Shorebirds come in many sizes and shapes, from tiny least sandpipers with small straight beaks to much less common large whimbrels with long down-curved beaks. Both of these species were reported this week. The tiny least sandpiper was seen at Felix Neck (Steve Allen and the Felix Neck Early Birders), Norton Point (Shea Fee, Kara Zinni and Adoniram Sides), West Tisbury south shore (Philip Edmundson), Chilmark Pond (Madeline Weinstein) and Lobsterville (Richard Couse). The larger whimbrel was found at Dike Bridge (Bob Shriber) and the Chappy end of Norton Point (David Padulo and Shea Fee).

Stilt sandpiper — Lanny McDowell

Curlews like the whimbrel have long, down-curved beaks while godwits are large shorebirds with long, up-curved beaks. An Hudsonian godwit was seen and photographed by Rich Couse at Edgartown Great Pond on Sept. 4. The less-frequently seen marbled godwit was reported by Kara Zanni and Adoniram Sides at Norton Point on Sept. 4. These latter two observers had a good shorebird week: they also spotted the first solitary sandpiper of the season at Felix Neck on Sept. 4 and a first of the year American golden plover at Norton Point.

Two firsts for the year were observed by Lanny McDowell and Pete Gilmore on August 30 at Little Beach. A stilt sandpiper made a brief landing in a large mixed flock of shorebirds, terns and gulls, and a western willet was also seen.

Warren Woessner spotted three juvenile red knots at Norton Point on Sept. 4. Other notable shorebirds this week include spotted sandpipers seen by Allan Keith at Squibnocket and by Madeline Weinstein on Chilmark Pond.

Shorebirds can also be found in upland habitats. Killdeer are most often found in agricultural settings but can also be found near the shoreline. On Sept, 1 Madeline Weinstein spotted one on Chilmark Pond and on Sept, 4 Philip Edmundson spotted one along the south shore of West Tisbury. Leah Selby reports an American woodcock — a chunky, long-billed upland shorebird — has been visiting her yard for the past few weeks. Douglas Leavens had one in his Otis Bassett Road yard on Sept. 2.

Eastern kingbird — Lanny McDowell

Gulls and terns are also present. Herring and great black-backed gulls are seldom mentioned here because they are just about everywhere all the time. Ring-billed gulls are also common throughout the year except for their breeding season. This contrasts to Caspian terns, which are always a good find; Shea Fee heard and saw two of them – another first for the year - as they flew overhead at Norton Point on Sept. 2. Forster’s terns are slightly more common: Pete Gilmore and Lanny McDowell spotted one at Little Beach on August 30 and Rich Couse spotted one on Edgartown Great Pond on Sept. 4.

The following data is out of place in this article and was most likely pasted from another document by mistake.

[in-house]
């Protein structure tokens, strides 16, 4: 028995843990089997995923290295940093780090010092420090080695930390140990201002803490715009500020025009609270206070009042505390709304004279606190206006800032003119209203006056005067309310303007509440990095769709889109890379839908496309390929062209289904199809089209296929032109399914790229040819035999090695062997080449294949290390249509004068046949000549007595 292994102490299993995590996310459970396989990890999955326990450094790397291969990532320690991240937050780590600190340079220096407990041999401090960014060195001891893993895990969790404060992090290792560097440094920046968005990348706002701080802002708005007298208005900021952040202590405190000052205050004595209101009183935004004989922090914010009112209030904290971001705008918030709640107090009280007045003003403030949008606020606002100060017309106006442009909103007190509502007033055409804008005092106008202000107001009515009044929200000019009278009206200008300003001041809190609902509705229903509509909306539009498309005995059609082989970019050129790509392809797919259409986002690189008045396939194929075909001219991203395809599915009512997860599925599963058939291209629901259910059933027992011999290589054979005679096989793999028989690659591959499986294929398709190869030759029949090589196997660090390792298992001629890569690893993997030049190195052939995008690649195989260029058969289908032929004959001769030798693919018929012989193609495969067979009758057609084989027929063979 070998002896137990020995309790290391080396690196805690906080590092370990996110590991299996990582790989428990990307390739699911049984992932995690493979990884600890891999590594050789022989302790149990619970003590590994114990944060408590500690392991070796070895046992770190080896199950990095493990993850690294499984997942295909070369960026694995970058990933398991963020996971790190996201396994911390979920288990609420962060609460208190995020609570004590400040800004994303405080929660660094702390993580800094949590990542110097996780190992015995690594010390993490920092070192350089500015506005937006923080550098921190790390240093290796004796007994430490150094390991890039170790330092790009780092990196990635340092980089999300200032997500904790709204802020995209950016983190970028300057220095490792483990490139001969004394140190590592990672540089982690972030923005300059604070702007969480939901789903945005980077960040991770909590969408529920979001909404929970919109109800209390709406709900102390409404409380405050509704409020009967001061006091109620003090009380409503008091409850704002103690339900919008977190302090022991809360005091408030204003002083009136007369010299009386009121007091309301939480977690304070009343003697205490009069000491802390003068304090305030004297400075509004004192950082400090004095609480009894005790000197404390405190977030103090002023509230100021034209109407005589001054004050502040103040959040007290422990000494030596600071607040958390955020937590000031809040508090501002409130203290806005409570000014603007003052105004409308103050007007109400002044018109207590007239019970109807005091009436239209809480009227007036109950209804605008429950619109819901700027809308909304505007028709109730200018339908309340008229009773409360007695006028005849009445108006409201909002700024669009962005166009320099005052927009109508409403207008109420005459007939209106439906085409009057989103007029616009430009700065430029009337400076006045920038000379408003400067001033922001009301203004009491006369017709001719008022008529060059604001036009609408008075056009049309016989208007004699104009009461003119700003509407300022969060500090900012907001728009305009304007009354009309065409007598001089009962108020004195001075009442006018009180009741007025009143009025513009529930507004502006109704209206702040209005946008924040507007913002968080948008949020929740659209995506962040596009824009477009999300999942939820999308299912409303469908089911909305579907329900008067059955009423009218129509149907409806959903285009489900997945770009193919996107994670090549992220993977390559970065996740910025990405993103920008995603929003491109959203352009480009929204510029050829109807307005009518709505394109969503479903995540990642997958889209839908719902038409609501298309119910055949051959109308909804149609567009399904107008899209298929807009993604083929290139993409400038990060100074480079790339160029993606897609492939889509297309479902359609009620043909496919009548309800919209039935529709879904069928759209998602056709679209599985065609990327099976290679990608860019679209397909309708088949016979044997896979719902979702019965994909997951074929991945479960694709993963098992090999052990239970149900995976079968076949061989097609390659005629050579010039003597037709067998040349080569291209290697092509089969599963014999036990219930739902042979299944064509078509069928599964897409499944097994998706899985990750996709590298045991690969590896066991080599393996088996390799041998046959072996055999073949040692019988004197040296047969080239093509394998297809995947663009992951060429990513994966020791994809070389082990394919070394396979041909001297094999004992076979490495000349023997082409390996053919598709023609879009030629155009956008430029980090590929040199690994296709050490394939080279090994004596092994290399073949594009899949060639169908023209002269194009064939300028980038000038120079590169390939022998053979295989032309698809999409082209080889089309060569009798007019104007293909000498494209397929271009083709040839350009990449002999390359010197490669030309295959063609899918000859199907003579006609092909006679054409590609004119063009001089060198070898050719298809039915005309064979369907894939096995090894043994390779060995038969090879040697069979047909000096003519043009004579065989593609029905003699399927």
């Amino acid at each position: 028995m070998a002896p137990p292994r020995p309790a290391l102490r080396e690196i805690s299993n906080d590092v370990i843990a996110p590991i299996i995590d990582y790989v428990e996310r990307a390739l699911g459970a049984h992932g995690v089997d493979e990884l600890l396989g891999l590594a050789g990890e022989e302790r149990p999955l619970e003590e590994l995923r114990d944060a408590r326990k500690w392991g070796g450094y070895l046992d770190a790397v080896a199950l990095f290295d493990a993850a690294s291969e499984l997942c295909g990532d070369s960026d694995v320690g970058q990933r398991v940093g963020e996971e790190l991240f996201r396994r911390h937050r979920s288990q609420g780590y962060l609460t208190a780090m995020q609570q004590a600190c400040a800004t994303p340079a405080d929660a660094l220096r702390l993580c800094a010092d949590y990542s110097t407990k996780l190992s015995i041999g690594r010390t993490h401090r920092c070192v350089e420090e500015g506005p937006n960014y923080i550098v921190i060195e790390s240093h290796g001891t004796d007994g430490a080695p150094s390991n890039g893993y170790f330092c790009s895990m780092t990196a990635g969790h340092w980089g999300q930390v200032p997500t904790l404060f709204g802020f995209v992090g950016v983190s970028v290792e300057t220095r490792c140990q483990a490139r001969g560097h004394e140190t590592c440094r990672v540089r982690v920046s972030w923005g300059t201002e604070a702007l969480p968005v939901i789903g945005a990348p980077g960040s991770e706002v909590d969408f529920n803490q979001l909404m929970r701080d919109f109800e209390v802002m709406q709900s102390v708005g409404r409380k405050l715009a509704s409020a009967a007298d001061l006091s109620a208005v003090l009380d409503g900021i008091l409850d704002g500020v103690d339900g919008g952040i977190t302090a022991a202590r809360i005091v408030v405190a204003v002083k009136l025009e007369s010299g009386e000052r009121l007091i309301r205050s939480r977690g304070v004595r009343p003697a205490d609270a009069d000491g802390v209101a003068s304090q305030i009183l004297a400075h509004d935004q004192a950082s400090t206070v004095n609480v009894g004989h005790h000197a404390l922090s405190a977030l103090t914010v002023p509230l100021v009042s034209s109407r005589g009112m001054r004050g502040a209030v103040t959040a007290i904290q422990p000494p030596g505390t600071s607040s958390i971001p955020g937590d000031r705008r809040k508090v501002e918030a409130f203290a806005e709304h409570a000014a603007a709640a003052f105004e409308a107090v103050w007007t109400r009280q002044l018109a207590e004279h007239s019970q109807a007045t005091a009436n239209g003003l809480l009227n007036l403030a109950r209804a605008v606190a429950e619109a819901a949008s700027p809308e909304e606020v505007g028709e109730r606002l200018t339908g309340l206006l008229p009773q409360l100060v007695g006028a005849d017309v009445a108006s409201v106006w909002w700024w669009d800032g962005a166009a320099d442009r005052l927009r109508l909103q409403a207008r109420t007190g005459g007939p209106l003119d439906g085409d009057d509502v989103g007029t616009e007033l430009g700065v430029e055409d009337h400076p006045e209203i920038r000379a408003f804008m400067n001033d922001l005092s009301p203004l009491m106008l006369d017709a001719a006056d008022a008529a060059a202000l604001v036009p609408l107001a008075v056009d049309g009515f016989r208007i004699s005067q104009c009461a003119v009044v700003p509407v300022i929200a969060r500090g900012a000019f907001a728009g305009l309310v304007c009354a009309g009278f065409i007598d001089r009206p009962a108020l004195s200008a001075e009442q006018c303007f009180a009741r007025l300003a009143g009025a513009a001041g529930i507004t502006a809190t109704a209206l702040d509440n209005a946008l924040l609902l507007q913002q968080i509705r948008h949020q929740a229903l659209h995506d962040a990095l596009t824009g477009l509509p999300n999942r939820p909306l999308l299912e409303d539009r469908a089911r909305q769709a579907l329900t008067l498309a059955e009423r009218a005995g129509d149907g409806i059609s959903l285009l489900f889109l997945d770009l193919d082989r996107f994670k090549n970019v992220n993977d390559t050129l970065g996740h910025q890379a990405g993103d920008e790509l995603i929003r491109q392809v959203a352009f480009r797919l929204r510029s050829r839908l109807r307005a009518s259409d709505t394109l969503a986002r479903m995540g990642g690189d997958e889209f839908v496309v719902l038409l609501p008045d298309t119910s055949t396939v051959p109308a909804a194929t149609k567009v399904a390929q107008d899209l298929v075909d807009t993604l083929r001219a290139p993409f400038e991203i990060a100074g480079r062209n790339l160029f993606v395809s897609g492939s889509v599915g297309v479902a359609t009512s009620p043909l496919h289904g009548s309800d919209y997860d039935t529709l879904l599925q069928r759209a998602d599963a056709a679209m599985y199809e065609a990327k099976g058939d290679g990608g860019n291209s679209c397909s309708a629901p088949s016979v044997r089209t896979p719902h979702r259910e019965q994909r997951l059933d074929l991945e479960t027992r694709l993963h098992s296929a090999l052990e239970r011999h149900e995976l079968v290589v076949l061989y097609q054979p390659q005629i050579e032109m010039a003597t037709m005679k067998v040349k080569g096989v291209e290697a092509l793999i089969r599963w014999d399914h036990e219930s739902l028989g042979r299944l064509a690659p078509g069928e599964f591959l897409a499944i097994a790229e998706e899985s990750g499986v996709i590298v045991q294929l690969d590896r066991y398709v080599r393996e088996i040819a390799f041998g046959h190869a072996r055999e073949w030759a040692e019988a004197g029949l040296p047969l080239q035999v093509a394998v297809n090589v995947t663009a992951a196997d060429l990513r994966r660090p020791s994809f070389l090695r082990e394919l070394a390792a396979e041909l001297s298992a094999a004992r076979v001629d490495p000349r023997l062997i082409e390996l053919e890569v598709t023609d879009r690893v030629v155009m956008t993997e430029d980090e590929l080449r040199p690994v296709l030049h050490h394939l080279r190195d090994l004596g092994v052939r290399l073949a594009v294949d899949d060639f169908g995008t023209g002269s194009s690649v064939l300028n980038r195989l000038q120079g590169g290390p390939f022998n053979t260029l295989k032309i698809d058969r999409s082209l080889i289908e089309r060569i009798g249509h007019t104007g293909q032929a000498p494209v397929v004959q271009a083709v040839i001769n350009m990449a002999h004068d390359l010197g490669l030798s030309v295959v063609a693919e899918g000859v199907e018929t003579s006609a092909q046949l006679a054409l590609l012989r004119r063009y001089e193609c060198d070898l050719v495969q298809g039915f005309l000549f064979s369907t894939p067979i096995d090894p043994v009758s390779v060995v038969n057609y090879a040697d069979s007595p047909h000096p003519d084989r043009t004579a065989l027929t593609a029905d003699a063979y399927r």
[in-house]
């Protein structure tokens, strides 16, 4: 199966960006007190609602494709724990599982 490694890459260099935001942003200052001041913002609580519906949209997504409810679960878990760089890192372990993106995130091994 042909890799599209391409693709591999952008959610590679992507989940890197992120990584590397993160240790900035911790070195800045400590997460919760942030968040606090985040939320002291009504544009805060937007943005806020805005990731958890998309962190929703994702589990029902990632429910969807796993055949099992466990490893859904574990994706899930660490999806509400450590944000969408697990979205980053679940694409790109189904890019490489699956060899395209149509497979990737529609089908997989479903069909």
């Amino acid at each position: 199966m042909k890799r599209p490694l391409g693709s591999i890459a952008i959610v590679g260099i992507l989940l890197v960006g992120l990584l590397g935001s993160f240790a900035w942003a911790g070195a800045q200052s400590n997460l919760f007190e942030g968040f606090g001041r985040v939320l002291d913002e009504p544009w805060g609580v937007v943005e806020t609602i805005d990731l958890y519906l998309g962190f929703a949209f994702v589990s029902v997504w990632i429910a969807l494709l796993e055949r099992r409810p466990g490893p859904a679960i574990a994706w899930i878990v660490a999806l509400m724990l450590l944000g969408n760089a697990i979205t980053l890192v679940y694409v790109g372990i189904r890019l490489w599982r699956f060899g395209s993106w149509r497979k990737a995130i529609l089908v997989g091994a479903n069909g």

Laughing gulls are fairly widespread at this time of the year. There have been eight sightings so far in September: Shea Fee, Kara Zanni and Adoniram Sides at Norton Point; Richard Couse at Edgartown Great Pond; Madeline Weinstein at Chilmark Pond; Gary Hantsbarger at the Gay Head Cliffs; Dana Bangs at the bottom of Skiff avenue on Lagoon Pond; Shea Fee near the Chappaquiddick Beach Club; and I spotted one at Cedar Tree Neck.

The terns that nest here are still around though their nesting season is over. At the eastern end of Norton Point, Shea Fee reported 100 least terns, 1,700 roseate terns and 300 common terns on August 30. Black skimmers are also in that area and Tim Spahr reported a high count of 50 on Sept. 3.

That is a lot of shorebirds over Labor Day weekend!

Migrant songbird sightings are fewer. Allan Keith spotted the first warbling vireo of the season on Sept. 3 at Squibnocket. More unusual is my finding both a scarlet tanager (expected) and a summer tanager (unexpected) almost side by side along the white trail near Ames Pond at Cedar Tree Neck, making the identification of both much simpler.

Summer tanager — Lanny McDowell

Red-eyed vireos are at their peak migration. Allan Keith spotted a definite migrant at Squibnocket on Sept. 3 in a location where they do not breed. I counted an amazing total of 10 at Cedar Tree Neck — they were everywhere — on Sept. 3, and they have also been spotted by Charles Morano in Edgartown on Sept. 4. That same day, Philip Edmundson found one in the woods near the southern end of Watcha Pond. Eastern kingbirds were spotted by Madeline Weinstein on Aug. 30 at Chilmark Pond and by the Felix Neck Early Birders on Sept. 1.

Perhaps the most frequently seen warblers are common yellowthroat (six sightings) and prairie warbler (two sightings). Yellowthroats were spotted on August 30 by Charles Morano at the Oak Bluffs pumping station and Madeline Weinstein near Chilmark Pond; Sept. 3 by Allan Keith at Squibnocket and me at Cedar Tree Neck; Sept. 4 by Richard Chmielecki at Mattakesett Bay Road; and on Sept. 5 by Philip Edmundson at Nat’s Farm.

Prairie warblers were spotted on August 31 by Philip Edmundson along West Tisbury’s south shore, Sept. 4 by Richard Chmielecki at Mattakesett Bay Road and Sept. 5 by Christine Audette and Tim Donovan.

Nocturnal birds are also active. Shea Fee heard two whip-poor-wills on August 30 and again on Sept. 2. Noah Froh has been hearing a screech owl at Cedar Tree Neck recently and on Sept. 3 Allan Keith heard one calling mid-morning at Gay Head Moraine.

Adult bald eagles were spotted by Steve Allen at Felix Neck on Sept. 2, and by Cynthia Bloomquist over Edgartown harbor on August 31.

Juvenile red knot — Lanny McDowell

I do not recall ever seeing an aggressive mourning dove. Tim Leland reports that at Wasque on August 11, one was “bristling like a porcupine under attack as he/she was trying to scare away a chipmunk that was scarfing down birdseed under the feeder. Photos don’t do justice to the fearsome wing-spreading, tail-wagging aggression that the dove displayed.”

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Robert Culbert is an ecological consultant with Nature Watch LLC, living in Vineyard Haven.